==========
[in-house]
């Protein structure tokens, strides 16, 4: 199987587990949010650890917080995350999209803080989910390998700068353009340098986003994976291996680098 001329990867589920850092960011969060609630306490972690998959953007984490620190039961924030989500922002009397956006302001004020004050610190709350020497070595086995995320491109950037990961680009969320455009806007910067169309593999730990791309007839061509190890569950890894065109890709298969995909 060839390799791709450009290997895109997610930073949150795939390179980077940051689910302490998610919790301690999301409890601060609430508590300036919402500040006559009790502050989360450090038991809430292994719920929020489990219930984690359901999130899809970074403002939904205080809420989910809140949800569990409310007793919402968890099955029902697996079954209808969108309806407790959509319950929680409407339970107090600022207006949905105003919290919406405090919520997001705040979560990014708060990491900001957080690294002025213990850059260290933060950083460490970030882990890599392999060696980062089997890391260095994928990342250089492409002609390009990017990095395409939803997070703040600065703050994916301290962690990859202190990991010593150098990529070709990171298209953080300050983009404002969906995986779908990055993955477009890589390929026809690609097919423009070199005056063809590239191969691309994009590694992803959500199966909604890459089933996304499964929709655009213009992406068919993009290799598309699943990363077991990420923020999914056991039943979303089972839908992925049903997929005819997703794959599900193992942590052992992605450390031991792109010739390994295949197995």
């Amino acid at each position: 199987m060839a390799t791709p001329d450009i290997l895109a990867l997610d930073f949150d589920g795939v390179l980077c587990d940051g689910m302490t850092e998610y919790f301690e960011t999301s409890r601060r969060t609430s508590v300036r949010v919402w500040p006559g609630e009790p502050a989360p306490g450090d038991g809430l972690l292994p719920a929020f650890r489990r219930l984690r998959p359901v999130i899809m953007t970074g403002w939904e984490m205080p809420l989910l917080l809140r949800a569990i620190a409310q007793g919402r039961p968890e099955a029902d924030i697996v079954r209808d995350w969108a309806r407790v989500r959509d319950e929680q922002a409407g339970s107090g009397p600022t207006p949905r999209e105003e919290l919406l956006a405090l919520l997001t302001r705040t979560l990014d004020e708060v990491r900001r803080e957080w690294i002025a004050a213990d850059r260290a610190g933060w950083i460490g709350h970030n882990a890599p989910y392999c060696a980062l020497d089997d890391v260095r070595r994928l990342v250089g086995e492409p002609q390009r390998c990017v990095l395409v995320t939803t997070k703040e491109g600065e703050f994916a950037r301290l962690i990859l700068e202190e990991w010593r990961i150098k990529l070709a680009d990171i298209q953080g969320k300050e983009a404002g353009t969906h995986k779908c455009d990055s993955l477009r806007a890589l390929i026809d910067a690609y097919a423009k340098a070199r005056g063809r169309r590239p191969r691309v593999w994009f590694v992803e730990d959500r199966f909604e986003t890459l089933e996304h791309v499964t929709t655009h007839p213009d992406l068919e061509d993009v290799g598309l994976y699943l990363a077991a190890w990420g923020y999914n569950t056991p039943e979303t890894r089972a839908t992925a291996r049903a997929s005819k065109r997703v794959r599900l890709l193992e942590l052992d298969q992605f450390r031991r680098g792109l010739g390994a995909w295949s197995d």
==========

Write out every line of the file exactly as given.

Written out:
[in-house]
């Protein structure tokens, strides 16, 4: 199987587990949010650890917080995350999209803080989910390998700068353009340098986003994976291996680098 001329990867589920850092960011969060609630306490972690998959953007984490620190039961924030989500922002009397956006302001004020004050610190709350020497070595086995995320491109950037990961680009969320455009806007910067169309593999730990791309007839061509190890569950890894065109890709298969995909 060839390799791709450009290997895109997610930073949150795939390179980077940051689910302490998610919790301690999301409890601060609430508590300036919402500040006559009790502050989360450090038991809430292994719920929020489990219930984690359901999130899809970074403002939904205080809420989910809140949800569990409310007793919402968890099955029902697996079954209808969108309806407790959509319950929680409407339970107090600022207006949905105003919290919406405090919520997001705040979560990014708060990491900001957080690294002025213990850059260290933060950083460490970030882990890599392999060696980062089997890391260095994928990342250089492409002609390009990017990095395409939803997070703040600065703050994916301290962690990859202190990991010593150098990529070709990171298209953080300050983009404002969906995986779908990055993955477009890589390929026809690609097919423009070199005056063809590239191969691309994009590694992803959500199966909604890459089933996304499964929709655009213009992406068919993009290799598309699943990363077991990420923020999914056991039943979303089972839908992925049903997929005819997703794959599900193992942590052992992605450390031991792109010739390994295949197995």
């Amino acid at each position: 199987m060839a390799t791709p001329d450009i290997l895109a990867l997610d930073f949150d589920g795939v390179l980077c587990d940051g689910m302490t850092e998610y919790f301690e960011t999301s409890r601060r969060t609430s508590v300036r949010v919402w500040p006559g609630e009790p502050a989360p306490g450090d038991g809430l972690l292994p719920a929020f650890r489990r219930l984690r998959p359901v999130i899809m953007t970074g403002w939904e984490m205080p809420l989910l917080l809140r949800a569990i620190a409310q007793g919402r039961p968890e099955a029902d924030i697996v079954r209808d995350w969108a309806r407790v989500r959509d319950e929680q922002a409407g339970s107090g009397p600022t207006p949905r999209e105003e919290l919406l956006a405090l919520l997001t302001r705040t979560l990014d004020e708060v990491r900001r803080e957080w690294i002025a004050a213990d850059r260290a610190g933060w950083i460490g709350h970030n882990a890599p989910y392999c060696a980062l020497d089997d890391v260095r070595r994928l990342v250089g086995e492409p002609q390009r390998c990017v990095l395409v995320t939803t997070k703040e491109g600065e703050f994916a950037r301290l962690i990859l700068e202190e990991w010593r990961i150098k990529l070709a680009d990171i298209q953080g969320k300050e983009a404002g353009t969906h995986k779908c455009d990055s993955l477009r806007a890589l390929i026809d910067a690609y097919a423009k340098a070199r005056g063809r169309r590239p191969r691309v593999w994009f590694v992803e730990d959500r199966f909604e986003t890459l089933e996304h791309v499964t929709t655009h007839p213009d992406l068919e061509d993009v290799g598309l994976y699943l990363a077991a190890w990420g923020y999914n569950t056991p039943e979303t890894r089972a839908t992925a291996r049903a997929s005819k065109r997703v794959r599900l890709l193992e942590l052992d298969q992605f450390r031991r680098g792109l010739g390994a995909w295949s197995d």